Q: You mentioned “strategic security” above. Can you give us an example of this?
As recently published, Google is making tremendous strides in machine learning. This work is not limited to playing games like Go (although what we’ve done with Go is monumental). Our latest product that uses machine learning is Smart Reply, Gmail’s new auto response feature. Our team evaluated customer needs and realized people spend too much time scheduling meetings and lunches. Let’s face it—all that time coordinating calendars and writing replies adds up—as does the time we spend waiting to hear back from people who we’ve asked to schedule. By applying machine intelligence to Gmail and Google Calendar, we’re giving people more time to do things they love, while we handle data protection and security without a blip.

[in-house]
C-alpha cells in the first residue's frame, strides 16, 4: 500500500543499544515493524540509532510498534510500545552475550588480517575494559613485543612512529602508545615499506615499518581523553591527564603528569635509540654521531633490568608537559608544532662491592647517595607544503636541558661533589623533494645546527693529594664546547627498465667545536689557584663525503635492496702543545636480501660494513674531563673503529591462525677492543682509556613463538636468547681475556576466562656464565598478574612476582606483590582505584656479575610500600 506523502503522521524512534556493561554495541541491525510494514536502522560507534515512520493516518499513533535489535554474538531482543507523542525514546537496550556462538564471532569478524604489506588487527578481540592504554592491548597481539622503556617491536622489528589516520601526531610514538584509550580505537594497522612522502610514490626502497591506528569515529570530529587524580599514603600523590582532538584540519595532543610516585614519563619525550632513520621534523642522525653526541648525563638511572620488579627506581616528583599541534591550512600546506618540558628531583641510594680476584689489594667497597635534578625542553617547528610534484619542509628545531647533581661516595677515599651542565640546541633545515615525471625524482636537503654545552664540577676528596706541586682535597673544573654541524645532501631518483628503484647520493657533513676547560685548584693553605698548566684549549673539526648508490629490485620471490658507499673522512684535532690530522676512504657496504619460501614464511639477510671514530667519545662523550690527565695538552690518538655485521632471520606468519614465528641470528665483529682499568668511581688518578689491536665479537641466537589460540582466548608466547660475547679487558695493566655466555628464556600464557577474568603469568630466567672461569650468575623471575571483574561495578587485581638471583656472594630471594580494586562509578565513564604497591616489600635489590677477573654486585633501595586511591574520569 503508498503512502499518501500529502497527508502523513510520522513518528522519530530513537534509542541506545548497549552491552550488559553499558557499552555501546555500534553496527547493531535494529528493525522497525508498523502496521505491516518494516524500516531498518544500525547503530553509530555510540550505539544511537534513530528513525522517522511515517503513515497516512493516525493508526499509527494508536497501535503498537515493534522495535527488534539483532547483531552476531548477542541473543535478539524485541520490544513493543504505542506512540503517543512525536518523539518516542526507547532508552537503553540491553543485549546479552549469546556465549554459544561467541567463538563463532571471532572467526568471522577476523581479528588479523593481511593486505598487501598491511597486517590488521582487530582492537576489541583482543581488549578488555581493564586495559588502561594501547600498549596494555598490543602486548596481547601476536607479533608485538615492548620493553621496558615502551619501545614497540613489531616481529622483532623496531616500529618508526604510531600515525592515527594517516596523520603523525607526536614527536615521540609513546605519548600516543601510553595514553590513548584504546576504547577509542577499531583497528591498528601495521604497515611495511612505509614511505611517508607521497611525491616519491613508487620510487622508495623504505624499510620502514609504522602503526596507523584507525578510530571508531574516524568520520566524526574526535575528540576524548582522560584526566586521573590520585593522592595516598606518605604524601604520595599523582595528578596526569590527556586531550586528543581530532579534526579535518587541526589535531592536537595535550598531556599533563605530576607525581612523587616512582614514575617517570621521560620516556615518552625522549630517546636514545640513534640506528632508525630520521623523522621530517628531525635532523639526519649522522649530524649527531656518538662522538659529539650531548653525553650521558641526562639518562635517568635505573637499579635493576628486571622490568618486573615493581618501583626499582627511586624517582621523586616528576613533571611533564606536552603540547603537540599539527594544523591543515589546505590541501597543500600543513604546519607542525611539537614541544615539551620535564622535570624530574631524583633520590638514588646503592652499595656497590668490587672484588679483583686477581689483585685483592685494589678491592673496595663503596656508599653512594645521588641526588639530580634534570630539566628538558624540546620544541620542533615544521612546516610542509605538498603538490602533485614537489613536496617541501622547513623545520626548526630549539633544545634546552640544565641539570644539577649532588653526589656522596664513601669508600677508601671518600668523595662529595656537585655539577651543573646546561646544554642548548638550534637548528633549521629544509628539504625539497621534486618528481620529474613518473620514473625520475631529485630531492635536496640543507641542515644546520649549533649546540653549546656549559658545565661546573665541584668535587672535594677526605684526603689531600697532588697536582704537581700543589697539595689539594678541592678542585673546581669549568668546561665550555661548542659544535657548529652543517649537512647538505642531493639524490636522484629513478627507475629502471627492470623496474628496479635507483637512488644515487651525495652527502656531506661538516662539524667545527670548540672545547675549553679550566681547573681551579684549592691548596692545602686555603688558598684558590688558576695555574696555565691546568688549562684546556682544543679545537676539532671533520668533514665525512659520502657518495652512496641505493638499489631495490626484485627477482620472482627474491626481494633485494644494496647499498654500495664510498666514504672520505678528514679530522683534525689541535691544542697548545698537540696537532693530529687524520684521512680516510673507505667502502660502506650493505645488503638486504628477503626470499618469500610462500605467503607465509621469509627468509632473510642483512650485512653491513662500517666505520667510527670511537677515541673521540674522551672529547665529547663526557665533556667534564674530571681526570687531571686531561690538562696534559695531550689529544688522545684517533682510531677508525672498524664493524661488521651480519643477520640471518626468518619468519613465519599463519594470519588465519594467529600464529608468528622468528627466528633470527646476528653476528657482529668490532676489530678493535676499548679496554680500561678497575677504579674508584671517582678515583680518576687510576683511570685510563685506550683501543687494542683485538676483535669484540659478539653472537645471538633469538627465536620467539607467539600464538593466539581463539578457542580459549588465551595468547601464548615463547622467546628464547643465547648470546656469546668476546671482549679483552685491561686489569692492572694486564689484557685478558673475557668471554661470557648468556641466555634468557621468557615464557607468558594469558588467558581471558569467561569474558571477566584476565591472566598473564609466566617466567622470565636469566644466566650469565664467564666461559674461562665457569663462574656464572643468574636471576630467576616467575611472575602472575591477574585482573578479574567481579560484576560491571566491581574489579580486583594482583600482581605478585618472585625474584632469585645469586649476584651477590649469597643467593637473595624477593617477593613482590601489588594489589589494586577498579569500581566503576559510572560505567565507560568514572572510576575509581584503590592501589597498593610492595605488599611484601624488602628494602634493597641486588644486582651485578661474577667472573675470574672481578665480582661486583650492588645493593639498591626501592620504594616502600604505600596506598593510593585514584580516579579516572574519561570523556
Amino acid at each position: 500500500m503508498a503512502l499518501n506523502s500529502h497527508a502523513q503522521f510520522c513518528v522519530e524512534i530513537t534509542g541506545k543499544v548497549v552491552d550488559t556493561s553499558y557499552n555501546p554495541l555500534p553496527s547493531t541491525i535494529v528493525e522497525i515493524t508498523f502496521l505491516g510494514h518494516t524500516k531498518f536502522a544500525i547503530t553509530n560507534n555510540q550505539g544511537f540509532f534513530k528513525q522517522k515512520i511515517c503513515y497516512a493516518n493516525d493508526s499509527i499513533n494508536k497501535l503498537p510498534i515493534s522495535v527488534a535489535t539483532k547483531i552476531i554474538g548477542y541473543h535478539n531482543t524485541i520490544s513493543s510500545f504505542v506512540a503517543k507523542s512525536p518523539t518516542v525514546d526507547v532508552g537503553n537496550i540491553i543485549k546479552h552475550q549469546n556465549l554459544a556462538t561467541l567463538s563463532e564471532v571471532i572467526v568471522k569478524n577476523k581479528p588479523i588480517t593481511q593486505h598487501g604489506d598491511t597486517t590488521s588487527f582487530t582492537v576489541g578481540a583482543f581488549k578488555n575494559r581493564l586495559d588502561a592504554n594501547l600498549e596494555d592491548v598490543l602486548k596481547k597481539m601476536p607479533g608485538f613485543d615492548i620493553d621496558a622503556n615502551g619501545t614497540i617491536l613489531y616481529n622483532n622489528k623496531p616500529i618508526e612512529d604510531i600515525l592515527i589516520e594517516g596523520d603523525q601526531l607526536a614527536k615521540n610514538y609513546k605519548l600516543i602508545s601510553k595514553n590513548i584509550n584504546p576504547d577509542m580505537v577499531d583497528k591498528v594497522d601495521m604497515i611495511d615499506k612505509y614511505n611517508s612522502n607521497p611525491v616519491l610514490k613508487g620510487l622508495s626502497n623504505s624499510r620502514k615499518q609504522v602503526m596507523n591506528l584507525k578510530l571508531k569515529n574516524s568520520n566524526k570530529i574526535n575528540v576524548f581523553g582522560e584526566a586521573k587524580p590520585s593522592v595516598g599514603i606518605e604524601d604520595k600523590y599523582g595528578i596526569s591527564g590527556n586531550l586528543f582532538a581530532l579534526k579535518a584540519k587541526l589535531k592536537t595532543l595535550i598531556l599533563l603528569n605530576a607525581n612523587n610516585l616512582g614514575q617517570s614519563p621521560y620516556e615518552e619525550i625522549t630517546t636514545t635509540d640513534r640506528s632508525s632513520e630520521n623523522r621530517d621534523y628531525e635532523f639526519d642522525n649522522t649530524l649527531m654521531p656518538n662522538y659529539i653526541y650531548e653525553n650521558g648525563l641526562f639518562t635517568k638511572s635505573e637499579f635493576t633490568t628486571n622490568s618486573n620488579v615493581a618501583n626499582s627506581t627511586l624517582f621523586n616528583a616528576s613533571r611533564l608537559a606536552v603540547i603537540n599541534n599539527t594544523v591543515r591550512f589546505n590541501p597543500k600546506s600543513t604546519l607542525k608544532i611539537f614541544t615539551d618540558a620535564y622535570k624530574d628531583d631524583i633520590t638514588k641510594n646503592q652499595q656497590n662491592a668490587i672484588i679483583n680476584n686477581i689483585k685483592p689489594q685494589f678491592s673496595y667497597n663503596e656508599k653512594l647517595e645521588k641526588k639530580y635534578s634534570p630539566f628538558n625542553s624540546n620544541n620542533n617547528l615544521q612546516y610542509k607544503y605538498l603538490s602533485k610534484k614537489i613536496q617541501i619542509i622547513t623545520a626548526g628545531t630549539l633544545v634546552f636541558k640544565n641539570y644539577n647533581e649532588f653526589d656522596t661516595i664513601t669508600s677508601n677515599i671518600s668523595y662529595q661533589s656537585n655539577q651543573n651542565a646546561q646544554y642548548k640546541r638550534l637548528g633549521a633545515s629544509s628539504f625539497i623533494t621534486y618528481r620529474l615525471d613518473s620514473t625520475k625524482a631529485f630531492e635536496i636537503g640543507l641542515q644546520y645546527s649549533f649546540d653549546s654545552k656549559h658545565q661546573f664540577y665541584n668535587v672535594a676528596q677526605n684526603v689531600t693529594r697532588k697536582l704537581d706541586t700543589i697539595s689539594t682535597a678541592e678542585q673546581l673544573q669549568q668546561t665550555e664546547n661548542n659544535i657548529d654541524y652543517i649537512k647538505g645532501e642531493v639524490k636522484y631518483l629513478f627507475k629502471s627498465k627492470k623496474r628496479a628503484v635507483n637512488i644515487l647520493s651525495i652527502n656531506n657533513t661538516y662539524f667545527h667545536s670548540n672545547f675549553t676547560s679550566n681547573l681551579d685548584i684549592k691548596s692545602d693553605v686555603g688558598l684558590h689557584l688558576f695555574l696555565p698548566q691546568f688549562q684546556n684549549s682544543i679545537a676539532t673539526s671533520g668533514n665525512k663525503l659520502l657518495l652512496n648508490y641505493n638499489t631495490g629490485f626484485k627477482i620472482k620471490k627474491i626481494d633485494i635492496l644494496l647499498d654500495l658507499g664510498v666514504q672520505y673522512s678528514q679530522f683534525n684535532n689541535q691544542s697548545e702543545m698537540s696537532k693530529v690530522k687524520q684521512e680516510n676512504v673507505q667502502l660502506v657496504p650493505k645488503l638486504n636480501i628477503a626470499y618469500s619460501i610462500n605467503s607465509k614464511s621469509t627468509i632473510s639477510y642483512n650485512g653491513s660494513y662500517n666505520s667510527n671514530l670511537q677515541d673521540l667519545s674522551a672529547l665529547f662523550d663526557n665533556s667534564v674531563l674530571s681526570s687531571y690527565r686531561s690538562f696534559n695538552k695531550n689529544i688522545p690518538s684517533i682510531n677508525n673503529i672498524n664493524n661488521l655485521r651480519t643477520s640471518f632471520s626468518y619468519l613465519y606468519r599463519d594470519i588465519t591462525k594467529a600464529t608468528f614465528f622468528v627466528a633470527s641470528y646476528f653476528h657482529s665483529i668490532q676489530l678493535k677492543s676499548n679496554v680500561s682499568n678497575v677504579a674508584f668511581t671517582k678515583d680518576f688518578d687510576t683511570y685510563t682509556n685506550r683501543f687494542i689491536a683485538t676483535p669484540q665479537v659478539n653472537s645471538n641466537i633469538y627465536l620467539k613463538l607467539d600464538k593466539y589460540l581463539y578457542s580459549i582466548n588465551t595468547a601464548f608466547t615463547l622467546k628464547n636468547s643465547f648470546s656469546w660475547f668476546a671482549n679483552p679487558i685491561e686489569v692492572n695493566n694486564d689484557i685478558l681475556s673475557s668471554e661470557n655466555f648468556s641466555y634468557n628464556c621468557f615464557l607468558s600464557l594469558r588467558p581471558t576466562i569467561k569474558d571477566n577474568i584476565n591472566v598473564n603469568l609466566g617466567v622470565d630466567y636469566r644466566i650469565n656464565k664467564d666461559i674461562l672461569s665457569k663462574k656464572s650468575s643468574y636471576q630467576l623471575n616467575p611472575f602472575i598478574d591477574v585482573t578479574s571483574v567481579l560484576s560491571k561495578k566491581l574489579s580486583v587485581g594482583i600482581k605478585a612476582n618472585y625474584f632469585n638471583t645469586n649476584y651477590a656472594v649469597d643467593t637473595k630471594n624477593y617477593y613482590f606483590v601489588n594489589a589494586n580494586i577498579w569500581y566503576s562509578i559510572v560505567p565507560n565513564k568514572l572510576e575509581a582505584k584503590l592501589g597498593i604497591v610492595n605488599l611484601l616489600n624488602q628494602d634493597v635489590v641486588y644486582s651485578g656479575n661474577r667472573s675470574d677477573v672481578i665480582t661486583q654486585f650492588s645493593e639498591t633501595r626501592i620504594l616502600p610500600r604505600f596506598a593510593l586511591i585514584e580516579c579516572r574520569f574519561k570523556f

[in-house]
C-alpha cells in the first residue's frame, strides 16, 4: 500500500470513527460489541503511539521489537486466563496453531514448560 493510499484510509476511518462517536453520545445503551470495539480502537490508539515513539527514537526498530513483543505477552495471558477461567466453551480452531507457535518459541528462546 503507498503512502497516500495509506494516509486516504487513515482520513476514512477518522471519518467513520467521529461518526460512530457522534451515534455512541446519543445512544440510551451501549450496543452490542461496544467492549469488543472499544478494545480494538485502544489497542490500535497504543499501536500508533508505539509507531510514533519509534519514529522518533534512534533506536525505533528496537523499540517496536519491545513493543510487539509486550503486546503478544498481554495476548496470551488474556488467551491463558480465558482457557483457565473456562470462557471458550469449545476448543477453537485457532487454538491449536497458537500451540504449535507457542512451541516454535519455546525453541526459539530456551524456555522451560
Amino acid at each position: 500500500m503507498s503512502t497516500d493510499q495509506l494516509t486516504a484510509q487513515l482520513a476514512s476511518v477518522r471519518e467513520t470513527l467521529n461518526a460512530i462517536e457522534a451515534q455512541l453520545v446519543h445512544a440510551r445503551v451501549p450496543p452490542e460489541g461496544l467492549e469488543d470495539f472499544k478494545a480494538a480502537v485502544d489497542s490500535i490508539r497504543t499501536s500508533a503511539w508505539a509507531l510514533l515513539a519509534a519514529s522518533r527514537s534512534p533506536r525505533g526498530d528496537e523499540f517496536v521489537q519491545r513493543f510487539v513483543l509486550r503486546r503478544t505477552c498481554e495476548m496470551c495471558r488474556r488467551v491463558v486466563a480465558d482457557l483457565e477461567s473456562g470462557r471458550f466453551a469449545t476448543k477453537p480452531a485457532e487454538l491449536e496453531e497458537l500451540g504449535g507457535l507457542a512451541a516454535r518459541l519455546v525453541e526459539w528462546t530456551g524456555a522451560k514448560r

Progressively more and more customers are looking to Google to provide them this edge: to bring great “machine-learned” intelligent features to their business quickly while remaining compliant and not disrupting trust, security or privacy. This is our charter—and it’s the wonderful mission I wake up every day to fulfill.
Q: Machine learning might seem scary to people who are concerned about privacy. How do you address this?
More than 2 million businesses pay to use Google Apps for Work for its reliability, security and strict terms of privacy. One of my big missions is to help our Apps for Work customers understand better what we do with their data—and that we don’t use customer data for anything except to provide the core services to which they subscribe. We don’t use enterprise customer data to serve ads, for example. I also want to improve how we educate more people on how machines and cryptographic protocols—not humans—are handling their data. I think more transparency here will go a long way.